James Klinghoffer

Engaging in conversation with Jim Klinghoffer is truly a treat. He speaks lovingly about his parents; longingly about the America he grew up in; eloquently about the golden era of motion pictures; and intellectually about the world in which we all live. You can get Jim to speak about almost any subject, except Jim Klinghoffer.

Philanthropy isn’t something Jim Klinghoffer does. It’s who he is. Jim’s passion for giving was kindled by his parents, Harry and Edith Klinghoffer, who encouraged him to pay his success forward to help others.

“I give because my parents were very charitable people and they instilled that value in me,” he said. “What brought me to Shore was the recognition that these are dedicated people who deal in life and death every day. They have a special calling that not everyone in life gets.”

Jim was born in 1940 in Asbury Park, the city where his parents met. His father, who was born in Newark, and mother, who escaped Nazi Germany in 1936, moved the family to Lancaster, PA. shortly thereafter, to pursue an opportunity in the newspaper distribution business. In doing so, Jim will tell you that they left behind the comfort of family and their neighborhood, a move that took both character and courage.

Following World War II, Jim’s father expanded his business to Atlantic City. When their extended family would not leave their comfort zone and join the business in Lancaster, Jim’s father traded that portion of the business in return for a distributorship in Newark, which he eventually parlayed into a business that stretched up and down the east coast.

For many years, Jim viewed Shore as many did – a small community hospital where little was really happening. But, as he likes to say, “That’s really changed over the last few years.”

When Shore decided to build a groundbreaking hybrid pediatric unit – the first of its kind in the state of New Jersey – Jim made a major gift to dedicate what is now the Harry and Edith Klinghoffer Pediatric Care Center in his parents’ memory.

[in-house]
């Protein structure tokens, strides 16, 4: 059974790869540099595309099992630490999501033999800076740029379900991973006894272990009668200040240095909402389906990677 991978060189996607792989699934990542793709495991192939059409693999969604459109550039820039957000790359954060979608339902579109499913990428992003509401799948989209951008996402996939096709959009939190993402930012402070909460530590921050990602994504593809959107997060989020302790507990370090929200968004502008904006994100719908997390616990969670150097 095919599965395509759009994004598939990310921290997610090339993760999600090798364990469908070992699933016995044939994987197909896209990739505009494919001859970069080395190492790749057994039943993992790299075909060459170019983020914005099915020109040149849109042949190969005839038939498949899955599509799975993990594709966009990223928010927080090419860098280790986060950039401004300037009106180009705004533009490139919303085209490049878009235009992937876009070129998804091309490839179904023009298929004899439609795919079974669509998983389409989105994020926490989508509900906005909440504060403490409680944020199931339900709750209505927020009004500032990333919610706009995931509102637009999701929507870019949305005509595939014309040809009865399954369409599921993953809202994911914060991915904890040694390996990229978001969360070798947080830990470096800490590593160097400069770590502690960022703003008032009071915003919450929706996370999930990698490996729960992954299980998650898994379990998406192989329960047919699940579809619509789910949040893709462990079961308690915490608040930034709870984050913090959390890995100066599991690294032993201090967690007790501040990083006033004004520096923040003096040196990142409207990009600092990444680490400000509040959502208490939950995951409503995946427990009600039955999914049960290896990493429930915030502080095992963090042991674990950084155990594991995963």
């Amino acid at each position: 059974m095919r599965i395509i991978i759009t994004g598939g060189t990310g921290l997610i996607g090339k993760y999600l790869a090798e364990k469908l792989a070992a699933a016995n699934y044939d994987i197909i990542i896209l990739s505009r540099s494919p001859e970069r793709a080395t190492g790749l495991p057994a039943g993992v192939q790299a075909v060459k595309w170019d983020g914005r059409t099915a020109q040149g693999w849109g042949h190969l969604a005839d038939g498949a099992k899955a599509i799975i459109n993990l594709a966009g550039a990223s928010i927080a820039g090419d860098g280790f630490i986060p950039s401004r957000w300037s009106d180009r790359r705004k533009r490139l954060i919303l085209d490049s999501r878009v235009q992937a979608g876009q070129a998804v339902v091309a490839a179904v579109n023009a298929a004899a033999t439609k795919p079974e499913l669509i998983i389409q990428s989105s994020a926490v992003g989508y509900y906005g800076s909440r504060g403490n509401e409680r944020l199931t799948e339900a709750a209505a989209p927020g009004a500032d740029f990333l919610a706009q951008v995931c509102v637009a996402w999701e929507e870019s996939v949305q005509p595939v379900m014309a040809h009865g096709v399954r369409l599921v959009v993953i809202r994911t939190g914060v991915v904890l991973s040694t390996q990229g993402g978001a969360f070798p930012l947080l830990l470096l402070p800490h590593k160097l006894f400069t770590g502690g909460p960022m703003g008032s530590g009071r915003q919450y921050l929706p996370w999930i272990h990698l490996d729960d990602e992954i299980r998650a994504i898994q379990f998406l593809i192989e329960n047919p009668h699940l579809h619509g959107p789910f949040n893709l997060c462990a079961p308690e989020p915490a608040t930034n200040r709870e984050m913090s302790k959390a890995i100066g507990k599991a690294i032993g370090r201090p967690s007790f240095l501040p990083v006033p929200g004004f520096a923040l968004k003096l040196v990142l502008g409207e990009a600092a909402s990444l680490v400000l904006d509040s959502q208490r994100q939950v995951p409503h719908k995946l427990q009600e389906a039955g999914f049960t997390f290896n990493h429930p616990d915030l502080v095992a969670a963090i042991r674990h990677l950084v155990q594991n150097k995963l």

“I kept the emergency department for myself,” he said of the gift to help construct the James Klinghoffer Emergency Pavilion. “Shore’s emergency department treats over 46,000 people a year, and that’s a lot of people to be able to help. At night, I sometimes park the car outside the hospital. As I stare up at our names on the buildings and watch the ambulances pull in, I’m overwhelmed that my life has brought me to this point. To be able to see what I’ve done for people who need doctors and nurses and hospitals, well I’m really taken aback.”

That little story is about as close as Jim will allow himself in terms of recognition. “I don’t want medals, or badges or plaques or dinners,” he continued. “I remember one time two weeks before an affair for the medical center, I drove over and just spent time talking to the doctors, nurses and execs. I wanted to be with people I put my money on, so we shared some humor and had a good time for an hour. Then got in my car, went home and never ended up going to the affair.”

You will hear people in the community say that, for a man who does so much, you never see Jim Klinghoffer around. While that may be true, it is funny given how much his presence has benefited Shore Medical Center and the health and welfare of the people of South Jersey.